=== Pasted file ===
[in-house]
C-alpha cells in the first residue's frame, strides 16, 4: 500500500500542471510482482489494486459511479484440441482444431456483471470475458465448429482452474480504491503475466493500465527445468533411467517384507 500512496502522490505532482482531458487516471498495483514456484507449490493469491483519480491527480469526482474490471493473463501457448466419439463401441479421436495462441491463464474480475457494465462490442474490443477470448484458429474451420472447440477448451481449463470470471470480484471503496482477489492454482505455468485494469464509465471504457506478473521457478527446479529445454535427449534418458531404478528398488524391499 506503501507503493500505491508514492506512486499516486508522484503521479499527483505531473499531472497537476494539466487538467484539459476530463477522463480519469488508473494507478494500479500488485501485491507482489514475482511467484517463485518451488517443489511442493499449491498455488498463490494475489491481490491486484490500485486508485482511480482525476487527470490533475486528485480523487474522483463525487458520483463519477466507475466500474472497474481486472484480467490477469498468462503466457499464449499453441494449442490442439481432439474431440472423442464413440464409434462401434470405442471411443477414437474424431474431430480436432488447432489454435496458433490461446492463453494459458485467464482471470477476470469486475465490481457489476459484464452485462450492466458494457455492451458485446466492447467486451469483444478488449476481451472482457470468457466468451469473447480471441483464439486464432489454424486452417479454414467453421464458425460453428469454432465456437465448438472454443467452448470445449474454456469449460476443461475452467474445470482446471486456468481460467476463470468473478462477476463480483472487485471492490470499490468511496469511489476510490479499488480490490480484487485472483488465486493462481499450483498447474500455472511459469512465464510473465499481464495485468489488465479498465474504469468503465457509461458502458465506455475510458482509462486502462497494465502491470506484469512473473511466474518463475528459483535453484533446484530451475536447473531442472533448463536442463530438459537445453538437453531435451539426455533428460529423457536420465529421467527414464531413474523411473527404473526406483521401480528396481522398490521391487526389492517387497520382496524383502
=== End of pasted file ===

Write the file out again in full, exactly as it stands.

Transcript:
[in-house]
C-alpha cells in the first residue's frame, strides 16, 4: 500500500500542471510482482489494486459511479484440441482444431456483471470475458465448429482452474480504491503475466493500465527445468533411467517384507 500512496502522490505532482482531458487516471498495483514456484507449490493469491483519480491527480469526482474490471493473463501457448466419439463401441479421436495462441491463464474480475457494465462490442474490443477470448484458429474451420472447440477448451481449463470470471470480484471503496482477489492454482505455468485494469464509465471504457506478473521457478527446479529445454535427449534418458531404478528398488524391499 506503501507503493500505491508514492506512486499516486508522484503521479499527483505531473499531472497537476494539466487538467484539459476530463477522463480519469488508473494507478494500479500488485501485491507482489514475482511467484517463485518451488517443489511442493499449491498455488498463490494475489491481490491486484490500485486508485482511480482525476487527470490533475486528485480523487474522483463525487458520483463519477466507475466500474472497474481486472484480467490477469498468462503466457499464449499453441494449442490442439481432439474431440472423442464413440464409434462401434470405442471411443477414437474424431474431430480436432488447432489454435496458433490461446492463453494459458485467464482471470477476470469486475465490481457489476459484464452485462450492466458494457455492451458485446466492447467486451469483444478488449476481451472482457470468457466468451469473447480471441483464439486464432489454424486452417479454414467453421464458425460453428469454432465456437465448438472454443467452448470445449474454456469449460476443461475452467474445470482446471486456468481460467476463470468473478462477476463480483472487485471492490470499490468511496469511489476510490479499488480490490480484487485472483488465486493462481499450483498447474500455472511459469512465464510473465499481464495485468489488465479498465474504469468503465457509461458502458465506455475510458482509462486502462497494465502491470506484469512473473511466474518463475528459483535453484533446484530451475536447473531442472533448463536442463530438459537445453538437453531435451539426455533428460529423457536420465529421467527414464531413474523411473527404473526406483521401480528396481522398490521391487526389492517387497520382496524383502